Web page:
# Complete transfer of Heat into Work

During an isothermal reversible expansion of a gas, all heat absorbed by the gas from the reserviour is being used up to push the piston up. But doesn't this contradict something like the second law? When I push a brick on a rough table, the motion will eventually stop and some heat will be generated due to friction, but If I get a bunsen burner and supply the same amount of heat, it brick won't move back to where it started.

• I'll have to think if exactly this it allowed at all, but generally such a thermodynamical process can only be reversible if it is done infinitely slow, in which case you never get any work out of it. (?) – Karl Jul 4 '16 at 14:03
• And that's why there's no such thing as fully reversible process. – Mithoron Jul 4 '16 at 23:07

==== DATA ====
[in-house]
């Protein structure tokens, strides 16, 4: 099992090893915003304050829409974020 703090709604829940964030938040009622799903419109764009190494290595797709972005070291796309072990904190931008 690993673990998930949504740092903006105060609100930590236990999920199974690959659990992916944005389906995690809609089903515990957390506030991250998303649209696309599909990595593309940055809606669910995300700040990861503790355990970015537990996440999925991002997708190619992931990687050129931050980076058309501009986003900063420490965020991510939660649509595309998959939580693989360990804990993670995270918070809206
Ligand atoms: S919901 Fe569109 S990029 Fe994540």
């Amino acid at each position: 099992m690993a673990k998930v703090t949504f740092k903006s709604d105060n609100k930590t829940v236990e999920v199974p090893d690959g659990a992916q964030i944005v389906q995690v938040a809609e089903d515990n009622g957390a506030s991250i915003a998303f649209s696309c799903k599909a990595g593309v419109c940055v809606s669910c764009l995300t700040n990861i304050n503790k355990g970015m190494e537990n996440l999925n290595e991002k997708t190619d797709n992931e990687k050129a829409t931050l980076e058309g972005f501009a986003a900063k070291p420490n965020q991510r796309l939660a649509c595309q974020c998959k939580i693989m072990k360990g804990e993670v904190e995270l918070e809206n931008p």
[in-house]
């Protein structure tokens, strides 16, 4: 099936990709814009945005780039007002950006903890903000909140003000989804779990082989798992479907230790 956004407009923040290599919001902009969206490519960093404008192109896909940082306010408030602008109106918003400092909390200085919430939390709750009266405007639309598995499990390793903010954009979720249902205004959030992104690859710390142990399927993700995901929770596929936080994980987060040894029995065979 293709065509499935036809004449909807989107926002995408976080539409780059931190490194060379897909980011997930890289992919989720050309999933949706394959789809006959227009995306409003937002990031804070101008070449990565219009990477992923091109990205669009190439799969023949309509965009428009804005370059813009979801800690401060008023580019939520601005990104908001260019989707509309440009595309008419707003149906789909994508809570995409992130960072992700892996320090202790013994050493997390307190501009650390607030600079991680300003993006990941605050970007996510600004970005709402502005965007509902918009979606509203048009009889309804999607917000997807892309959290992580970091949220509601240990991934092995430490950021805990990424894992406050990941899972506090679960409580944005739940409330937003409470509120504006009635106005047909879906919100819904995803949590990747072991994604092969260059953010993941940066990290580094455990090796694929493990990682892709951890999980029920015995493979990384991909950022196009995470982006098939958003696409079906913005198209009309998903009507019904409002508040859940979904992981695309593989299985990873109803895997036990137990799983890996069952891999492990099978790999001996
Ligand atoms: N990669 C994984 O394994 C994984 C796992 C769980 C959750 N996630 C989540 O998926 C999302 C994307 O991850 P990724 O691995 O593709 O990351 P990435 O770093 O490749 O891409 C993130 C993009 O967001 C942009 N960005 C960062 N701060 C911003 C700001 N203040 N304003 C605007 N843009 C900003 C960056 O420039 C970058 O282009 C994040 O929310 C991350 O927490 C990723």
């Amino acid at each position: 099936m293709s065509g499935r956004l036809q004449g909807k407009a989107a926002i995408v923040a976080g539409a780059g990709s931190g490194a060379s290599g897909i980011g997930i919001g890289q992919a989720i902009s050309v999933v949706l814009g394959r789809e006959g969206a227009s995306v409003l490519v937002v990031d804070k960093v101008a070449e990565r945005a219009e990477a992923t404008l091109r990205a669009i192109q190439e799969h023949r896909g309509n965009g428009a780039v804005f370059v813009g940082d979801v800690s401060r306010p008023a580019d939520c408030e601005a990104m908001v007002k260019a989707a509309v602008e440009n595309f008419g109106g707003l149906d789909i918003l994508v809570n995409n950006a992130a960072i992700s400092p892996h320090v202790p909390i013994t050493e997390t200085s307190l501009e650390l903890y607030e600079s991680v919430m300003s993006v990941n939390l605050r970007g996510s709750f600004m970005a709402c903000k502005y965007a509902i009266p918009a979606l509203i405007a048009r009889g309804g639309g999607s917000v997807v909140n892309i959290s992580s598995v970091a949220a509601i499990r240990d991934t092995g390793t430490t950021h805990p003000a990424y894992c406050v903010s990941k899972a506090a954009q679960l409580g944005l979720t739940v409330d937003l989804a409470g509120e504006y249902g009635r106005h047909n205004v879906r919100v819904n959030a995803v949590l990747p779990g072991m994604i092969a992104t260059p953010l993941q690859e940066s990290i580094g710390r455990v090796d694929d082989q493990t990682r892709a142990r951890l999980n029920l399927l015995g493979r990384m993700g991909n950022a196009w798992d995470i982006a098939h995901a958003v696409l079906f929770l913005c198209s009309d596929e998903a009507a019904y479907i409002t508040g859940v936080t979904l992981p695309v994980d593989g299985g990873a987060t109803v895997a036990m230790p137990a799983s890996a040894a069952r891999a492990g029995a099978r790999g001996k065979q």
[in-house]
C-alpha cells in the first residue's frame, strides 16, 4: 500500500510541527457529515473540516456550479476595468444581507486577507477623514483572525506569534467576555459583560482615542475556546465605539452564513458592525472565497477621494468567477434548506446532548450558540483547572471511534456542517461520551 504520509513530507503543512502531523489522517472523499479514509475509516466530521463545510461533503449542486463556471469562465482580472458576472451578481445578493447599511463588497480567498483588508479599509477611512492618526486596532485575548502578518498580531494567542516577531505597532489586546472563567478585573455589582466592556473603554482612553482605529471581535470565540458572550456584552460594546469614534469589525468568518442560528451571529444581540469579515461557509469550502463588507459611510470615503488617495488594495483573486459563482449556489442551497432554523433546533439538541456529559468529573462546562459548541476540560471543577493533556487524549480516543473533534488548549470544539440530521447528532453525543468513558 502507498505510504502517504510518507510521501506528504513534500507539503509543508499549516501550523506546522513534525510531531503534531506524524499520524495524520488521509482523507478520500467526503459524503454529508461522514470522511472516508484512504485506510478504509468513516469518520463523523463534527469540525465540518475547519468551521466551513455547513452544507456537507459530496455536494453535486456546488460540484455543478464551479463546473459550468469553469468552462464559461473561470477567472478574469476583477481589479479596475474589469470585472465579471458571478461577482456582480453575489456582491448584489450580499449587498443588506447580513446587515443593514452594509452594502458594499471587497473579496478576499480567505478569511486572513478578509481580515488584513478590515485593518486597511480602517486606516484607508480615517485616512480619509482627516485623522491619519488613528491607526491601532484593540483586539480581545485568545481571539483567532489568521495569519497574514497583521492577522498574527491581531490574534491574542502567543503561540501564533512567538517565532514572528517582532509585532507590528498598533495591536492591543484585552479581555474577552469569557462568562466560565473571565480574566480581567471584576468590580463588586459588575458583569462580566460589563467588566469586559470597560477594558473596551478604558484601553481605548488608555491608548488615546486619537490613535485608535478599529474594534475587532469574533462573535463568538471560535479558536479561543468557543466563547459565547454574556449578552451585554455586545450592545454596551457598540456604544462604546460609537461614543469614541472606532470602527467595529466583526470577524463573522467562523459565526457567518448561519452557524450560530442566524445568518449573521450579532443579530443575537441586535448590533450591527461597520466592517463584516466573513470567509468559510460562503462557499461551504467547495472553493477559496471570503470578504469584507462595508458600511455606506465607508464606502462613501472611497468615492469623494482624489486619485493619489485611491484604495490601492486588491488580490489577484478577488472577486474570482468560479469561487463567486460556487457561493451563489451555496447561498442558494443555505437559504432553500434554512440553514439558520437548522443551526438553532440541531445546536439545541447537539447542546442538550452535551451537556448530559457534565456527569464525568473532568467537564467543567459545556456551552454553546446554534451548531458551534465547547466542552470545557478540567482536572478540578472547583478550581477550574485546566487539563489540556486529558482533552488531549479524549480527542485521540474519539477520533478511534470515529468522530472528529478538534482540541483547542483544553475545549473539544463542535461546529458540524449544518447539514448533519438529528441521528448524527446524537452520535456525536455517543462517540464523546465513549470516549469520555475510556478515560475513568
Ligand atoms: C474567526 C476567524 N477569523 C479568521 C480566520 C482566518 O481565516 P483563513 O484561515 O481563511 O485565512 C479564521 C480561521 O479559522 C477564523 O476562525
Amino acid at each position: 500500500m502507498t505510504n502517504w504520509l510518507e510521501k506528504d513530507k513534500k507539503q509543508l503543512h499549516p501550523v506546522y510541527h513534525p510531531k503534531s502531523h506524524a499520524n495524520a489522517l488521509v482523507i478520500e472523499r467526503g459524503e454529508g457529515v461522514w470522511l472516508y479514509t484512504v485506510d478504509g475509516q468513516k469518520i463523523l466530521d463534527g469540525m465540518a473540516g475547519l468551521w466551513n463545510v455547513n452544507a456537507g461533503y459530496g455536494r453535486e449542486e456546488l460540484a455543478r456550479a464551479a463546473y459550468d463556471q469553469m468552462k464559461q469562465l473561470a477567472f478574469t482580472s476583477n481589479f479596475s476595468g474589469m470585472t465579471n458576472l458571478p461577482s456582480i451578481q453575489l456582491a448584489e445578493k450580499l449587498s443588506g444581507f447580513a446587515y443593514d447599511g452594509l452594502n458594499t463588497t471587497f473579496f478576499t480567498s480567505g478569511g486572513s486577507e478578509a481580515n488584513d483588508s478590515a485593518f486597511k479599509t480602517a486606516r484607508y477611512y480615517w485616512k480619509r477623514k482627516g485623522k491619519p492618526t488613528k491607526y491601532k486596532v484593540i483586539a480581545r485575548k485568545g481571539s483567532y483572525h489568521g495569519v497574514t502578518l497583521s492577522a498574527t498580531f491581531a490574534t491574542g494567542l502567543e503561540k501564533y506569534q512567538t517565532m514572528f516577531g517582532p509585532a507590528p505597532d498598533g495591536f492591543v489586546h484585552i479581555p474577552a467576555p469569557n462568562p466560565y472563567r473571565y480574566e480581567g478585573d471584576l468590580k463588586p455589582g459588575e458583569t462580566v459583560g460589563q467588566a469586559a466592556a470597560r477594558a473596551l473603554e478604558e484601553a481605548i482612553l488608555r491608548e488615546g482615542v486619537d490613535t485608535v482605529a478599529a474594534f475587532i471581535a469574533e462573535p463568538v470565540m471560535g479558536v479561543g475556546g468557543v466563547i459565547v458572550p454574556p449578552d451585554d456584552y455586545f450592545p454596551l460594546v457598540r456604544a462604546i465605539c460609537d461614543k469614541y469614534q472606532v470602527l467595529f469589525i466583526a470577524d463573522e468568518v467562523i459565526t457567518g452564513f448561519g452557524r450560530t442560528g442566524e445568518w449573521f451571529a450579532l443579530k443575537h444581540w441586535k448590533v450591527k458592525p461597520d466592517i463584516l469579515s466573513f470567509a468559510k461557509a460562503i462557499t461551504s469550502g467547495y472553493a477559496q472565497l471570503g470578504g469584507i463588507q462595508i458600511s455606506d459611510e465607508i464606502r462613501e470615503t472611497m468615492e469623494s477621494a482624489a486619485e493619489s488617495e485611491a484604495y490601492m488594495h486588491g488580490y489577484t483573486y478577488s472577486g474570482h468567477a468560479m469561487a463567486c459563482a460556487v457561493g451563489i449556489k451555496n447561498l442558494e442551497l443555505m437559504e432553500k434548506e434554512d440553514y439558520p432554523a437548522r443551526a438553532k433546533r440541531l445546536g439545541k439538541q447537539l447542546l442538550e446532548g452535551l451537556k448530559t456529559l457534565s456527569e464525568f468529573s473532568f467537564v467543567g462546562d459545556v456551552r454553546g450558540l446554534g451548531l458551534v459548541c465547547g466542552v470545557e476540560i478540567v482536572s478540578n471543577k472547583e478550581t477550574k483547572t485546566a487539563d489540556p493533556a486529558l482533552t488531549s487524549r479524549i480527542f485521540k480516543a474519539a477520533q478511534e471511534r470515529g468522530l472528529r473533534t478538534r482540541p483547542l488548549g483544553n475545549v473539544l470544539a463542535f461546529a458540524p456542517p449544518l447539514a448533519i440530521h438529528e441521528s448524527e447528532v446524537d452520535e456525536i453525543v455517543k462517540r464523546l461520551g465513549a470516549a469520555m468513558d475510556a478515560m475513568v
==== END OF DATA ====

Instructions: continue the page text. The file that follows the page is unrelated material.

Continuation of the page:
• only in a cycle a complete conversion of absorbed heat to work is prohibited. – hyportnex Jul 5 '16 at 0:22
• Yes, the above comment by hyportnex is correct. Levine's Physical Chemistry 6th ed. writes: i.stack.imgur.com/i3NzD.png – orthocresol Sep 4 '16 at 15:02

In an isothermal reversible process the total entropy change of piston and energy reservoirs (surroundings) must be zero, $\Delta S_T = 0$. Thus the entropy of the expanding gas may increase but only if it is compensated for by a decrease in entropy of the reservoirs. So no contradiction of second law. (The heat absorbed from the surroundings is $T\Delta S$ and if this is positive more work can be done by a chemical reaction than the heat of reaction.)